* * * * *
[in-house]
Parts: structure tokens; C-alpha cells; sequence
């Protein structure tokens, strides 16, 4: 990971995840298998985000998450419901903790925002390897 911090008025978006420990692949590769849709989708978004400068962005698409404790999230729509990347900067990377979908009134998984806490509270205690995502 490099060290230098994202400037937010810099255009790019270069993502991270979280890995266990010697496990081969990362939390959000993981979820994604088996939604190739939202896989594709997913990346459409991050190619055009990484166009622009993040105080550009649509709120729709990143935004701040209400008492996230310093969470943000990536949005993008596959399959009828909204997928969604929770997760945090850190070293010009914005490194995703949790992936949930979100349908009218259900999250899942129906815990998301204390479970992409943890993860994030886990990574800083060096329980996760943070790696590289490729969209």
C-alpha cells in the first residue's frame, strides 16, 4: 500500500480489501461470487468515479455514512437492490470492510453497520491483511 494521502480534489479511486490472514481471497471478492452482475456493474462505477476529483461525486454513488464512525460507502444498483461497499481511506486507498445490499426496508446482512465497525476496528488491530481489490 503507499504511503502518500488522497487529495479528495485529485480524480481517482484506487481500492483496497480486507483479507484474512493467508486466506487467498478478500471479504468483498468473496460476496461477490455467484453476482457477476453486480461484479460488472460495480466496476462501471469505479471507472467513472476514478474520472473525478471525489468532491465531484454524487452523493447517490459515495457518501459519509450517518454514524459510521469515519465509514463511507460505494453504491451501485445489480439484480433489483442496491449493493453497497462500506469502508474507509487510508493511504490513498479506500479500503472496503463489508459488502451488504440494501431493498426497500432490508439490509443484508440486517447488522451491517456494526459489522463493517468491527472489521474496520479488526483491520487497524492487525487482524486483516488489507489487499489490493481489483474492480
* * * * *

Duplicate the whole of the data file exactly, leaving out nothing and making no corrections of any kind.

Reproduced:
[in-house]
Parts: structure tokens; C-alpha cells; sequence
């Protein structure tokens, strides 16, 4: 990971995840298998985000998450419901903790925002390897 911090008025978006420990692949590769849709989708978004400068962005698409404790999230729509990347900067990377979908009134998984806490509270205690995502 490099060290230098994202400037937010810099255009790019270069993502991270979280890995266990010697496990081969990362939390959000993981979820994604088996939604190739939202896989594709997913990346459409991050190619055009990484166009622009993040105080550009649509709120729709990143935004701040209400008492996230310093969470943000990536949005993008596959399959009828909204997928969604929770997760945090850190070293010009914005490194995703949790992936949930979100349908009218259900999250899942129906815990998301204390479970992409943890993860994030886990990574800083060096329980996760943070790696590289490729969209």
C-alpha cells in the first residue's frame, strides 16, 4: 500500500480489501461470487468515479455514512437492490470492510453497520491483511 494521502480534489479511486490472514481471497471478492452482475456493474462505477476529483461525486454513488464512525460507502444498483461497499481511506486507498445490499426496508446482512465497525476496528488491530481489490 503507499504511503502518500488522497487529495479528495485529485480524480481517482484506487481500492483496497480486507483479507484474512493467508486466506487467498478478500471479504468483498468473496460476496461477490455467484453476482457477476453486480461484479460488472460495480466496476462501471469505479471507472467513472476514478474520472473525478471525489468532491465531484454524487452523493447517490459515495457518501459519509450517518454514524459510521469515519465509514463511507460505494453504491451501485445489480439484480433489483442496491449493493453497497462500506469502508474507509487510508493511504490513498479506500479500503472496503463489508459488502451488504440494501431493498426497500432490508439490509443484508440486517447488522451491517456494526459489522463493517468491527472489521474496520479488526483491520487497524492487525487482524486483516488489507489487499489490493481489483474492480